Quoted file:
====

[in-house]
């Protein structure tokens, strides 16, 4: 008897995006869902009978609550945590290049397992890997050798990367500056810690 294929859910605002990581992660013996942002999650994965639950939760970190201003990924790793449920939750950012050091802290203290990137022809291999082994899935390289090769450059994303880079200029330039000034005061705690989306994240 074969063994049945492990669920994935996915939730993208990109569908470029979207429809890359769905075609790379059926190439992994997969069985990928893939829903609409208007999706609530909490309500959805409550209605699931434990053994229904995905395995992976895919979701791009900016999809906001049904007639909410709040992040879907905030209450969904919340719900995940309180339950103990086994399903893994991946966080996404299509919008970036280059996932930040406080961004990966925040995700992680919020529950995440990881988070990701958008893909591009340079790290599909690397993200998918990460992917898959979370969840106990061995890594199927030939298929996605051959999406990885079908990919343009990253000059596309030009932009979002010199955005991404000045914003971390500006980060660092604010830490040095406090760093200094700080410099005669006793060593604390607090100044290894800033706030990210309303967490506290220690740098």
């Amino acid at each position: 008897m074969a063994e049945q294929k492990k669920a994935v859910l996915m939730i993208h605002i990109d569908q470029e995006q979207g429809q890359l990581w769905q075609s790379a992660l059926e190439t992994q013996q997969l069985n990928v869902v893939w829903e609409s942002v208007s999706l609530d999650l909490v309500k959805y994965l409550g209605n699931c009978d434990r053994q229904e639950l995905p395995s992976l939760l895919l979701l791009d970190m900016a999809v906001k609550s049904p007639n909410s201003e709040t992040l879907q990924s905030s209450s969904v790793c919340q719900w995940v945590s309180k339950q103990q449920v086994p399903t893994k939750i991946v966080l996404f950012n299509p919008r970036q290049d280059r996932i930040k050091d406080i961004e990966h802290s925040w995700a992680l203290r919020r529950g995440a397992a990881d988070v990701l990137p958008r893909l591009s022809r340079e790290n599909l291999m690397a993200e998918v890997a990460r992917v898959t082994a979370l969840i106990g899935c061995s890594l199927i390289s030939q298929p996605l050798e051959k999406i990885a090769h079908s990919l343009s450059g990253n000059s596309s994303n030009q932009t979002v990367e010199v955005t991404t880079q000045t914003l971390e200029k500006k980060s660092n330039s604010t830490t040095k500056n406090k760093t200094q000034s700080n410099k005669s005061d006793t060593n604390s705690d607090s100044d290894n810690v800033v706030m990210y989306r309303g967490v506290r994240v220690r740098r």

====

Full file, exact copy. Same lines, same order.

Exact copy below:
[in-house]
């Protein structure tokens, strides 16, 4: 008897995006869902009978609550945590290049397992890997050798990367500056810690 294929859910605002990581992660013996942002999650994965639950939760970190201003990924790793449920939750950012050091802290203290990137022809291999082994899935390289090769450059994303880079200029330039000034005061705690989306994240 074969063994049945492990669920994935996915939730993208990109569908470029979207429809890359769905075609790379059926190439992994997969069985990928893939829903609409208007999706609530909490309500959805409550209605699931434990053994229904995905395995992976895919979701791009900016999809906001049904007639909410709040992040879907905030209450969904919340719900995940309180339950103990086994399903893994991946966080996404299509919008970036280059996932930040406080961004990966925040995700992680919020529950995440990881988070990701958008893909591009340079790290599909690397993200998918990460992917898959979370969840106990061995890594199927030939298929996605051959999406990885079908990919343009990253000059596309030009932009979002010199955005991404000045914003971390500006980060660092604010830490040095406090760093200094700080410099005669006793060593604390607090100044290894800033706030990210309303967490506290220690740098």
């Amino acid at each position: 008897m074969a063994e049945q294929k492990k669920a994935v859910l996915m939730i993208h605002i990109d569908q470029e995006q979207g429809q890359l990581w769905q075609s790379a992660l059926e190439t992994q013996q997969l069985n990928v869902v893939w829903e609409s942002v208007s999706l609530d999650l909490v309500k959805y994965l409550g209605n699931c009978d434990r053994q229904e639950l995905p395995s992976l939760l895919l979701l791009d970190m900016a999809v906001k609550s049904p007639n909410s201003e709040t992040l879907q990924s905030s209450s969904v790793c919340q719900w995940v945590s309180k339950q103990q449920v086994p399903t893994k939750i991946v966080l996404f950012n299509p919008r970036q290049d280059r996932i930040k050091d406080i961004e990966h802290s925040w995700a992680l203290r919020r529950g995440a397992a990881d988070v990701l990137p958008r893909l591009s022809r340079e790290n599909l291999m690397a993200e998918v890997a990460r992917v898959t082994a979370l969840i106990g899935c061995s890594l199927i390289s030939q298929p996605l050798e051959k999406i990885a090769h079908s990919l343009s450059g990253n000059s596309s994303n030009q932009t979002v990367e010199v955005t991404t880079q000045t914003l971390e200029k500006k980060s660092n330039s604010t830490t040095k500056n406090k760093t200094q000034s700080n410099k005669s005061d006793t060593n604390s705690d607090s100044d290894n810690v800033v706030m990210y989306r309303g967490v506290r994240v220690r740098r």